Protesters in Turkey are combating police tear gas with homemade gas masks, which in recent years have become an essential part of the activist’s tool kit.
Turkey’s government has spent $21 million on 628 tons of tear gas and pepper spray over the past 12 years – mostly from the U.S. and Brazil, according to Turkish newspaper Sozcu, quoted by RT (also known as Russia Today). In response to barrages of tear gas, protesters have been forced to improvise. One of the more common homemade gas mask designs seen in Turkey is made from a plastic bottle cut in half, tied round the face and sealed with tape. Similar designs were circulated during the Occupy protests. Sometimes the face-shielding bottle is paired with a dust or environmental mask, or a rag soaked in water or vinegar:
Other protesters have had to improvise with even fewer resources. One photo circulating on social media shows a woman using her bra as a gas mask:
Tear gas works by irritating a person’s mucous membranes, which are located in the nose, eyes, mouth and lungs. They can be made with a variety of ingredients: pepper spray, which is made from the chemical capsaicin, the active ingredient in hot chilis; CR gas, also known as dibenzoxazepine; or phenacyl chloride, also known as Mace. The first tear gas, used in World War I, was made from a compound called xylyl bromide.
While tear gas often does not result in lasting damage, it can be dangerous to children, the elderly or those with breathing problems. One 1972 case report describes a 4-month-old infant who developed inflamed lungs after exposure to tear gas. Asthmatic patients have reported extended shortness of breath for weeks after tear gas exposure as well.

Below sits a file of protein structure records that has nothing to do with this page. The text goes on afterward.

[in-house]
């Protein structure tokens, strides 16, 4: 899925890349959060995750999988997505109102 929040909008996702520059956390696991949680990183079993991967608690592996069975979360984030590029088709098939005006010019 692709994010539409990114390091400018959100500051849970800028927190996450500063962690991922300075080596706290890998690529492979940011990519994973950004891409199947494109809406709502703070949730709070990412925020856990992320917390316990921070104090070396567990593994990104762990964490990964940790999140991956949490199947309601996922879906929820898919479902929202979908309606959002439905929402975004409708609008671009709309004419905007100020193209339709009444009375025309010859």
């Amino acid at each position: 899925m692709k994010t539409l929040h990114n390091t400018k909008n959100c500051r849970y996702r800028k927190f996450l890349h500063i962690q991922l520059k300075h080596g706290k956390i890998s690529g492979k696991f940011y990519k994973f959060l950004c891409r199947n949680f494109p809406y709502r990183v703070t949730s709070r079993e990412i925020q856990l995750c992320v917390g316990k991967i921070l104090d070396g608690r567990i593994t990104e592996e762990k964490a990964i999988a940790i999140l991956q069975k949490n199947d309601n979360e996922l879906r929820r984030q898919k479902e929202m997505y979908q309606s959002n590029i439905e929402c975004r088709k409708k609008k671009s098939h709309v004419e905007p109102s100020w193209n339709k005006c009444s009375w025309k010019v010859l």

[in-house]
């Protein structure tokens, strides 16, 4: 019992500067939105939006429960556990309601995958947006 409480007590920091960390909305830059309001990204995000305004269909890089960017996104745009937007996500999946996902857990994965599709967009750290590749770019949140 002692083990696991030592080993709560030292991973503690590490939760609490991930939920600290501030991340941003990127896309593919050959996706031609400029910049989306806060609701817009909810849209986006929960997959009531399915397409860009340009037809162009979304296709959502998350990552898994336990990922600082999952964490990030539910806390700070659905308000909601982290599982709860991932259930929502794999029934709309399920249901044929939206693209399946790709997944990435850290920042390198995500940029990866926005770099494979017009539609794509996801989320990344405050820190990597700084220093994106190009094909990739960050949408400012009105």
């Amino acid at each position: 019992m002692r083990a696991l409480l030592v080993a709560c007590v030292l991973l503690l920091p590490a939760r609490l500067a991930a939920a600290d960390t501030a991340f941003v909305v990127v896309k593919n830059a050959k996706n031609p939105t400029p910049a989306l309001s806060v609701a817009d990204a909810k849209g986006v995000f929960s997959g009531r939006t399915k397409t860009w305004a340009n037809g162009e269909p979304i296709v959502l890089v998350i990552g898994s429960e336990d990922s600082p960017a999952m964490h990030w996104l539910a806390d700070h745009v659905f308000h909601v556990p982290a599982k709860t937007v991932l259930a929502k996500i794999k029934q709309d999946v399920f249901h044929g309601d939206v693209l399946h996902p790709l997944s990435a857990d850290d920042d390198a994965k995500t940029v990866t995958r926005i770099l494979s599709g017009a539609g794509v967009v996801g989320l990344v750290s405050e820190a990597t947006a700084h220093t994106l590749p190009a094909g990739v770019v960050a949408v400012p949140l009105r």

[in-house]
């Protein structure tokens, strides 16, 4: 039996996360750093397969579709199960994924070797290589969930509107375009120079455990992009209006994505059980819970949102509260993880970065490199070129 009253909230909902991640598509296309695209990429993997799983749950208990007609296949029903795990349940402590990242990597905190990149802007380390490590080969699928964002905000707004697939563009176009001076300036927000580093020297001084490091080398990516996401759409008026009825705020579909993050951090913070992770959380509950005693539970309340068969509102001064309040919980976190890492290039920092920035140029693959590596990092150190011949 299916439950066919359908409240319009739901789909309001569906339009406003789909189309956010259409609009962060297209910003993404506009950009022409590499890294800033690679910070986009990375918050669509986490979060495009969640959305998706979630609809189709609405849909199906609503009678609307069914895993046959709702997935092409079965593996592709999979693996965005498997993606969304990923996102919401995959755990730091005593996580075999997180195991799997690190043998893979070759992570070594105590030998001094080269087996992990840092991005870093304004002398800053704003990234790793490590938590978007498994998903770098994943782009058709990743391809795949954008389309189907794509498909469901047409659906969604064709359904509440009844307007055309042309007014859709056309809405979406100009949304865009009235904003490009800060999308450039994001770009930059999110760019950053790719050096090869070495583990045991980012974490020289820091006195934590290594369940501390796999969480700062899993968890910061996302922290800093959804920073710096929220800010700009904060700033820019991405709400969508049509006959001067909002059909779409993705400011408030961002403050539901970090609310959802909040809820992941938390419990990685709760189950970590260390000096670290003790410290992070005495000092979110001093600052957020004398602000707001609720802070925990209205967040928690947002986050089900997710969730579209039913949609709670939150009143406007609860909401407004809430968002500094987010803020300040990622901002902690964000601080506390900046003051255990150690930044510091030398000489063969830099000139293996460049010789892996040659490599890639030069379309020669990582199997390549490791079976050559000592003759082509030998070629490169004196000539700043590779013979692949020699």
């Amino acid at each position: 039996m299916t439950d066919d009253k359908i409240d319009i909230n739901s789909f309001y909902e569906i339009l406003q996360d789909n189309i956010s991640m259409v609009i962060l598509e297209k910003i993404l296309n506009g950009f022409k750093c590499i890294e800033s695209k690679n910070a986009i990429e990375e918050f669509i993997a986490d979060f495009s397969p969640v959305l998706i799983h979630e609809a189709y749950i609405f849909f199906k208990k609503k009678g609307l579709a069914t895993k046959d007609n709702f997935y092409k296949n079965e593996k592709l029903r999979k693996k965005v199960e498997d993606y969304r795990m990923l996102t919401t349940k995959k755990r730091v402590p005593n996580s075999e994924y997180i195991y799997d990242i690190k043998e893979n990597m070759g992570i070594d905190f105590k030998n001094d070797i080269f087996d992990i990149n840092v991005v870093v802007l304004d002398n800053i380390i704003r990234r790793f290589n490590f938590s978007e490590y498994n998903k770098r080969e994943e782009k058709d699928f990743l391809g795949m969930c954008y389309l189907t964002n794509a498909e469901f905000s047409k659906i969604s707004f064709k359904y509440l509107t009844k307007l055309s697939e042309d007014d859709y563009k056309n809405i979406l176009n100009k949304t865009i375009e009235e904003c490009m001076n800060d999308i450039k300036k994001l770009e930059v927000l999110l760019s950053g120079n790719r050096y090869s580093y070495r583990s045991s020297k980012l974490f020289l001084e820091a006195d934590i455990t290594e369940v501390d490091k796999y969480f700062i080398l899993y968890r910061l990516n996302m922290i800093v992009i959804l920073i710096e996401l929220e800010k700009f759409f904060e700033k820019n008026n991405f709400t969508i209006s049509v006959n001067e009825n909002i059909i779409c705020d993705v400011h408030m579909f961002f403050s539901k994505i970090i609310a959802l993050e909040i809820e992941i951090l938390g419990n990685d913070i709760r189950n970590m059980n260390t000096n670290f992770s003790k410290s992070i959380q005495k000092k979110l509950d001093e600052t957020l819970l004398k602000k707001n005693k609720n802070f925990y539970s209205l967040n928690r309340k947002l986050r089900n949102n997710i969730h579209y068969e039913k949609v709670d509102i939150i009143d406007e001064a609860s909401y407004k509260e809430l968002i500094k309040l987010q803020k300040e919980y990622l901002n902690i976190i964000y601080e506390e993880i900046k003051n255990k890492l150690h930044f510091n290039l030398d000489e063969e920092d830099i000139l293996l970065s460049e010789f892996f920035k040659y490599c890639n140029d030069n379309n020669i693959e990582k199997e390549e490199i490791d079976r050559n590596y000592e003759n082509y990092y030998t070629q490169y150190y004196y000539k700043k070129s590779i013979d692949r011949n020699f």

The generic dust mask – the kind you might see people wearing while doing yard work or light construction – is designed to trap particles like dust or pollen. It acts like a sieve with very fine holes, letting air in but keeping particulate matter out. Such masks are not designed for use against gases or vapors, and should never be a person’s only line of defense against tear gas.
Manufactured gas masks use specialized filters to trap or neutralize harmful chemical compounds. Activated charcoal, which is charcoal treated with oxygen, is highly porous, and can bond and entrap certain chemicals. Other gas masks contain other chemicals designed to react with a chemical weapon and neutralize it – WWI masks often contained sodium thiosulfate, which neutralizes chlorine.
But as long as there has been chemical warfare, there have been improvised gas masks.. A homemade gas mask described by Time Magazine in 1942 required the procurement of a “bathing cap, a small tin can, the transparent cover from a powder-puff box, a bit of wire net (from fly swatters), two handkerchiefs, elastic ribbon, adhesive tape, and (from the drugstore) a few ounces of activated coconut charcoal and soda lime.”